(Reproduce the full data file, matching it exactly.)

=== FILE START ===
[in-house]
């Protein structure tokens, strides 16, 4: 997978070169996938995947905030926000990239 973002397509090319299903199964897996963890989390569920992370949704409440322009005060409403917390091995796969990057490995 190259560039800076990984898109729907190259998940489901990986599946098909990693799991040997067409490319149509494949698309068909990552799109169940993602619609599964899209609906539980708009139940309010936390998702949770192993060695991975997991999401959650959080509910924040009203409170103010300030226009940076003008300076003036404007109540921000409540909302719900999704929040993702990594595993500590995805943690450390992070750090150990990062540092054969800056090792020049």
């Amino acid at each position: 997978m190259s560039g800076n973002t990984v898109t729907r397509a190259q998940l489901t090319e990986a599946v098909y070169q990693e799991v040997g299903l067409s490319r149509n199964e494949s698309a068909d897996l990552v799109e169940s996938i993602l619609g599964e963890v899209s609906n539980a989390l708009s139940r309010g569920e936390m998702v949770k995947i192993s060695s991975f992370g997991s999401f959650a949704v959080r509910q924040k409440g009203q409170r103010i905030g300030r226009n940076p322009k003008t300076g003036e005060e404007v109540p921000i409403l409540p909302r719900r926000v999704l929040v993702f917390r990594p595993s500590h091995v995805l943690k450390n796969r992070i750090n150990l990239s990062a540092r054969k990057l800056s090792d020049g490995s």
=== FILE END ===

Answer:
[in-house]
């Protein structure tokens, strides 16, 4: 997978070169996938995947905030926000990239 973002397509090319299903199964897996963890989390569920992370949704409440322009005060409403917390091995796969990057490995 190259560039800076990984898109729907190259998940489901990986599946098909990693799991040997067409490319149509494949698309068909990552799109169940993602619609599964899209609906539980708009139940309010936390998702949770192993060695991975997991999401959650959080509910924040009203409170103010300030226009940076003008300076003036404007109540921000409540909302719900999704929040993702990594595993500590995805943690450390992070750090150990990062540092054969800056090792020049």
């Amino acid at each position: 997978m190259s560039g800076n973002t990984v898109t729907r397509a190259q998940l489901t090319e990986a599946v098909y070169q990693e799991v040997g299903l067409s490319r149509n199964e494949s698309a068909d897996l990552v799109e169940s996938i993602l619609g599964e963890v899209s609906n539980a989390l708009s139940r309010g569920e936390m998702v949770k995947i192993s060695s991975f992370g997991s999401f959650a949704v959080r509910q924040k409440g009203q409170r103010i905030g300030r226009n940076p322009k003008t300076g003036e005060e404007v109540p921000i409403l409540p909302r719900r926000v999704l929040v993702f917390r990594p595993s500590h091995v995805l943690k450390n796969r992070i750090n150990l990239s990062a540092r054969k990057l800056s090792d020049g490995s």